Years ago when the Wright brothers were trying launch their first flying pram do you think they even dreamed of what air travel would become? To me, it’s still a miracle that a hunk of steel leaves the ground, literally sucked up into the air by simply going very very fast and thus driving air over the curved surface of a wing. I love looking out the window, marvelling at the whole process. But how many other people think that as they squeeze into their thirty centimetres of allocated leg room in baggage class, praying that, again this time, please God, don’t let me drop dead from DVT?
One of the last times I sat on a jet was Gatwick Airport, just south of London. The rain was coming down incessantly, making fast moving vertical streaks down the window and leaving trails of perfect transparent hemispheres. I found myself morbidly wondering what would happen if we took off with the wings all covered in water. Wouldn’t it all freeze up once we got above the clouds and cause the control surfaces to seize up? Did Frank Whittle think about the effect so much water would have when it went through one of his jet engines?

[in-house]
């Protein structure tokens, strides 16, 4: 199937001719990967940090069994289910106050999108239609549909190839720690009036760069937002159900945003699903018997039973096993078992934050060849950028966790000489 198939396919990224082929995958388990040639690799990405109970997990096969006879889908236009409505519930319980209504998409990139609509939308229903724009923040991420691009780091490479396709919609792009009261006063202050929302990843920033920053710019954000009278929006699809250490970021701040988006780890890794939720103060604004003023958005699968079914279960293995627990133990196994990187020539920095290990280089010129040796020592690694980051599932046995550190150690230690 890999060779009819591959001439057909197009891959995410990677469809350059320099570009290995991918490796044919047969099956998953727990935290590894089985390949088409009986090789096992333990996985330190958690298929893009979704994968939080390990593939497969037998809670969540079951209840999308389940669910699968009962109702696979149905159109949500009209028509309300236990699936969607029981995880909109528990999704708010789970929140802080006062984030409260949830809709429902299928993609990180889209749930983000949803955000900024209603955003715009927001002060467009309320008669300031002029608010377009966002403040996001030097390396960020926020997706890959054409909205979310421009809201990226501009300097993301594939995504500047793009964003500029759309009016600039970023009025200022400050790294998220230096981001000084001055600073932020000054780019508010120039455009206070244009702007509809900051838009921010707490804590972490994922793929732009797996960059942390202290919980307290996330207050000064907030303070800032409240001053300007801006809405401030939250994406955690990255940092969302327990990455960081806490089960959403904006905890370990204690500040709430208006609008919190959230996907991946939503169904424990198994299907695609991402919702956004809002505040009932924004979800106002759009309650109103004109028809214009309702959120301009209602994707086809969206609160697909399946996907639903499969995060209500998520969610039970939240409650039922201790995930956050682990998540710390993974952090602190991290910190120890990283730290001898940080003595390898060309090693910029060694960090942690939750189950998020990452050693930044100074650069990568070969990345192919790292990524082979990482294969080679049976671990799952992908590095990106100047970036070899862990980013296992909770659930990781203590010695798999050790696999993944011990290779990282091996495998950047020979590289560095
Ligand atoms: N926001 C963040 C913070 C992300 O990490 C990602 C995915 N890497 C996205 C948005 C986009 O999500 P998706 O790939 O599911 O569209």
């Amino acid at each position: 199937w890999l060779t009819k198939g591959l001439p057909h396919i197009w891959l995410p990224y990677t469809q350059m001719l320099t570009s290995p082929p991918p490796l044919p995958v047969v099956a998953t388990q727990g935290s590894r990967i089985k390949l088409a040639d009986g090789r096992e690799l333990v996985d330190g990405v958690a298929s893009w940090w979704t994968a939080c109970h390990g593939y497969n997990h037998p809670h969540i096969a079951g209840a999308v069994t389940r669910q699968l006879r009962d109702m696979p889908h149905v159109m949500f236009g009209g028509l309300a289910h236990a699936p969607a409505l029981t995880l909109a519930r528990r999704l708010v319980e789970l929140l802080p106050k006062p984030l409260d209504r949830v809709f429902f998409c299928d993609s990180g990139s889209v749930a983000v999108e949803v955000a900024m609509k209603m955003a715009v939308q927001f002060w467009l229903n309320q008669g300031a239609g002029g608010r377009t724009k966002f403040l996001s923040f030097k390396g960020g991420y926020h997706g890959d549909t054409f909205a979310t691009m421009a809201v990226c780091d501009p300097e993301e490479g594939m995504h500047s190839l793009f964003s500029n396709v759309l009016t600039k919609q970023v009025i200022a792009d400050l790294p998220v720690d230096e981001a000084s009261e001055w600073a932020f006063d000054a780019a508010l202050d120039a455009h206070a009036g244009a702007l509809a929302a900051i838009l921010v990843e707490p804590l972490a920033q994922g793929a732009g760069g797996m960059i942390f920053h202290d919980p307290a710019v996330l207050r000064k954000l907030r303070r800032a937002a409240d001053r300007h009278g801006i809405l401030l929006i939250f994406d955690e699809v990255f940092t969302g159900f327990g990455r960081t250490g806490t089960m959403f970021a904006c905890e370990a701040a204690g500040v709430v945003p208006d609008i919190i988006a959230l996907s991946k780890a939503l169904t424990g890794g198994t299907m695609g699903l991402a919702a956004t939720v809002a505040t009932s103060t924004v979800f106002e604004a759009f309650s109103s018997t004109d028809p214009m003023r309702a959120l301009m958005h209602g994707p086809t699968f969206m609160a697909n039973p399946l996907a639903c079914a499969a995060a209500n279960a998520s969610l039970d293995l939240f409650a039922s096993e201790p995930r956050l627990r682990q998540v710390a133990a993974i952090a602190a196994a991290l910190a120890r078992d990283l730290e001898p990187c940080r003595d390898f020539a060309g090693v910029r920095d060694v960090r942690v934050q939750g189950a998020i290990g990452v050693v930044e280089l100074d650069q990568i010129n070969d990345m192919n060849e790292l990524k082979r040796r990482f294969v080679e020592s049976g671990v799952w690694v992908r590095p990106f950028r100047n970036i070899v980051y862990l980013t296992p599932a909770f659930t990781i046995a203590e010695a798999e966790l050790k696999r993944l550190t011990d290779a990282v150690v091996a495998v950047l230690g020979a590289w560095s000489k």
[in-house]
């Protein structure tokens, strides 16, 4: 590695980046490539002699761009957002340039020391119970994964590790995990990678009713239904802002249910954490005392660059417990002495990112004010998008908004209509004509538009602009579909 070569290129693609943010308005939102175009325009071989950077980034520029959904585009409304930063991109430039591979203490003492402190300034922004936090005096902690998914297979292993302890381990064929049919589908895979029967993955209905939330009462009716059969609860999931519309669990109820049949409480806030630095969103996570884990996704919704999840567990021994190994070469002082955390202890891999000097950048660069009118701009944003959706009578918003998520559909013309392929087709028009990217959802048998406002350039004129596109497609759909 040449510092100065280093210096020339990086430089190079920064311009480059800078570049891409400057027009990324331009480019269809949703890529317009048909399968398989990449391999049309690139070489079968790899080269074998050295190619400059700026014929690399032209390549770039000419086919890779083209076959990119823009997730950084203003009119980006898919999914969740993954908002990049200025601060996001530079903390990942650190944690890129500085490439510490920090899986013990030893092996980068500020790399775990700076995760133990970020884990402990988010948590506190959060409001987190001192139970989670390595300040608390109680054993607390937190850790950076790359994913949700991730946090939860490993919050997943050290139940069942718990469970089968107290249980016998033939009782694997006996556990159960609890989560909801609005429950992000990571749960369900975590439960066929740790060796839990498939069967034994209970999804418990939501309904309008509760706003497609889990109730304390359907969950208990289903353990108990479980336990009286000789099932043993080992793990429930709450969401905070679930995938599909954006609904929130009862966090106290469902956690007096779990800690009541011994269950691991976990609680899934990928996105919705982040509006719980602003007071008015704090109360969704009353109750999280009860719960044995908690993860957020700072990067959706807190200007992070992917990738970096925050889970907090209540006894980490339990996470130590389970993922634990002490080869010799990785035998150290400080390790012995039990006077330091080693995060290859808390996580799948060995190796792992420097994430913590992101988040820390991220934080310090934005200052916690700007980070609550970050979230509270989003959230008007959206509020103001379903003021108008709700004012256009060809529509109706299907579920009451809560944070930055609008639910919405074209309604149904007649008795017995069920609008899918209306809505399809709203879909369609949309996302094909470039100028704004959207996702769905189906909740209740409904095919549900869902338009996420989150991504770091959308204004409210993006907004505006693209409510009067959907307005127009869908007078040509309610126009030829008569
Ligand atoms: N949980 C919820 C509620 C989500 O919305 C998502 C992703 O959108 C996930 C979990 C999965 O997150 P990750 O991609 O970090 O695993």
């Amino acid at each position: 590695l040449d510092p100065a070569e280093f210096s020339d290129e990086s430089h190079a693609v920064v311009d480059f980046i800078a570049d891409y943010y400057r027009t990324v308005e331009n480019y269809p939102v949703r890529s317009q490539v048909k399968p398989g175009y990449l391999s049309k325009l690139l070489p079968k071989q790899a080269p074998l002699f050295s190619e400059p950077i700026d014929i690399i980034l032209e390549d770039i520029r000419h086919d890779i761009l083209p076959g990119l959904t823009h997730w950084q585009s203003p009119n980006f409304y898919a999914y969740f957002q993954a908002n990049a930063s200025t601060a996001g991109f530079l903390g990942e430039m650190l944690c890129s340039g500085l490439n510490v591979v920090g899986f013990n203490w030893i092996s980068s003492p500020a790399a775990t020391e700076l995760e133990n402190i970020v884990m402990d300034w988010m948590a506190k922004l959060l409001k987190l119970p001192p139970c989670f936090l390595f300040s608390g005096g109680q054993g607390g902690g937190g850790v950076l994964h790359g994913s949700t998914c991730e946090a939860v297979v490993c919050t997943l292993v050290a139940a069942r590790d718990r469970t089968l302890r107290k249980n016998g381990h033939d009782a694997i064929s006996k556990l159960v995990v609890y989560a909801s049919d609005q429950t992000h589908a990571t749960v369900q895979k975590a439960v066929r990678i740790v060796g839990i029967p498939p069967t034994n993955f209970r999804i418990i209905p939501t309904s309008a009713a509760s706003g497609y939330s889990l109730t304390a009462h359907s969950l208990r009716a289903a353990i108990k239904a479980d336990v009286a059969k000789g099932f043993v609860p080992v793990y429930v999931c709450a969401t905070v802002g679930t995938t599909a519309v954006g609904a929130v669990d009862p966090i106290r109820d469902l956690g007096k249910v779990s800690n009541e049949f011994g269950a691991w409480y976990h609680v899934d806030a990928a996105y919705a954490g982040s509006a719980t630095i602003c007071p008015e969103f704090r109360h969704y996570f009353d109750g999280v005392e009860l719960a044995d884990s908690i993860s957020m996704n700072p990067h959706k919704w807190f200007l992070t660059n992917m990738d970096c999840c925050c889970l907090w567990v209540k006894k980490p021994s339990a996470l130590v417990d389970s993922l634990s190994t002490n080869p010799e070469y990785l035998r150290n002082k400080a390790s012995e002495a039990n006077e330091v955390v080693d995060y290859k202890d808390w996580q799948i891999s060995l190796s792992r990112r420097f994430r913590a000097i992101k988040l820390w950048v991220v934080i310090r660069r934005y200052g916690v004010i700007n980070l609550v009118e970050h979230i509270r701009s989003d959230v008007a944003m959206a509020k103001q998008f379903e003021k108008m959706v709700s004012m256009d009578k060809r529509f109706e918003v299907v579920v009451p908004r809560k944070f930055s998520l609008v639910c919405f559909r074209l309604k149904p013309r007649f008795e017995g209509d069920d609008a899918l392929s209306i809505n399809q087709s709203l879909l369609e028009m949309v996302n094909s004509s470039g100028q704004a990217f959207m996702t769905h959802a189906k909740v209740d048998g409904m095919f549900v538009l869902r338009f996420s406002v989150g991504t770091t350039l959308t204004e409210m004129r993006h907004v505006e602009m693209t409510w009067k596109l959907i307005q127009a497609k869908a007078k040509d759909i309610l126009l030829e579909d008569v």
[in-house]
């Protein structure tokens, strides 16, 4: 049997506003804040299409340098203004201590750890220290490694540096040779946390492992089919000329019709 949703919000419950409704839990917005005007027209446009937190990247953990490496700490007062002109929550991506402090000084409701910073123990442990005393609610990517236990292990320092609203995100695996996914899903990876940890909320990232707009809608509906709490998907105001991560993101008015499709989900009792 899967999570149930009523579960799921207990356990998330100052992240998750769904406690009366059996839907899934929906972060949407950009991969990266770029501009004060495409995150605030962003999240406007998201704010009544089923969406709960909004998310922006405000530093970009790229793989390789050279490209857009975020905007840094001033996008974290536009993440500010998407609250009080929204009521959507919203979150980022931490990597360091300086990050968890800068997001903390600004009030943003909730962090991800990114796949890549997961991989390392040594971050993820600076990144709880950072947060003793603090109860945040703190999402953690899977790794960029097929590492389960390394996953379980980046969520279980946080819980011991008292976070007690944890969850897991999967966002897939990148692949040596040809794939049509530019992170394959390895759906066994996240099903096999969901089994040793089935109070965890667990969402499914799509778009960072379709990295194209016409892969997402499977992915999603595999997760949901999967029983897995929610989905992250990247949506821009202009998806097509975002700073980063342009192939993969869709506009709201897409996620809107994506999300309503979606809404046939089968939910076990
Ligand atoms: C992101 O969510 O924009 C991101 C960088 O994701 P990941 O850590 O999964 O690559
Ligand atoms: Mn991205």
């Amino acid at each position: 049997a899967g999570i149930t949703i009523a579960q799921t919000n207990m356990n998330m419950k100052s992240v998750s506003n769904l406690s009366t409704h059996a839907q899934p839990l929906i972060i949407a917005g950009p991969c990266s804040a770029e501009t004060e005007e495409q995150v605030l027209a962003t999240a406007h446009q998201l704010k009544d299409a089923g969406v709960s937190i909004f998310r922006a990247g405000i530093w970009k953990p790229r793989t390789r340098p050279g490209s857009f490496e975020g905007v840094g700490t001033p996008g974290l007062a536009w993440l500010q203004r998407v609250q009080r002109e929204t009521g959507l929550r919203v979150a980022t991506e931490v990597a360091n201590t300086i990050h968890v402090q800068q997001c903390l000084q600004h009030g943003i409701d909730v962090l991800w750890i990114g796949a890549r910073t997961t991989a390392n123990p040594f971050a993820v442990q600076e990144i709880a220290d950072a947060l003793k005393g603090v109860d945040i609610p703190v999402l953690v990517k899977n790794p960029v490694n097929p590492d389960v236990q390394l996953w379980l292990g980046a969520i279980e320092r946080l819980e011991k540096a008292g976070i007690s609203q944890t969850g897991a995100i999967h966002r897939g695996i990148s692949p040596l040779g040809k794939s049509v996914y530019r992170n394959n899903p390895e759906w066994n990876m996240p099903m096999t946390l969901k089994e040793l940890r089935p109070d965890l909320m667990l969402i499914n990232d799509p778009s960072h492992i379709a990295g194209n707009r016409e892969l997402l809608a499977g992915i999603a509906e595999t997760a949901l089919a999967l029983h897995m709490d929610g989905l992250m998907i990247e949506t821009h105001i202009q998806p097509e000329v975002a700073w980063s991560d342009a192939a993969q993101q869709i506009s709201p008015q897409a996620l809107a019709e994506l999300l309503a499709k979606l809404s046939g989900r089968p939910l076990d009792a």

On reflection, he must have done because, of course, planes fly through clouds so they’re going to encounter a lot of water. But does it harm the jet to try burning water vapour like that? Okay, I wasn’t really looking for serious answers. I was simply wondering about stuff because we were sitting on the tarmac while a catering truck meandered its way over to stock up the plane and wasted half an hour of my time in the process. “The catering people were unable to get past some baggage trucks,” the captain told us. What would the Wright bros have thought of that?
Eventually, we taxied out to the runway and joined the queue waiting to take off. Our turn comes and the jets grow louder, blasting water back off the ground and turning the rain into steam. The vertical streaks on the window start moving at more of an angle as we thunder along. Forty five degrees, thirty degrees, twenty. Eventually the rain is moving horizontally across and then… it stops altogether. As we lift off the ground, water is blasted off the aircraft by the sheer force of air pressure and in a few minutes we’re up where the sun always shines. It’s minus 70 degrees Fahrenheit out there but it’s heaven.
So rain water doesn’t hang around on a jet aircraft’s control surfaces long enough to become a control hazard. The plane simply moves too fast. There’s the answer but really, who knew?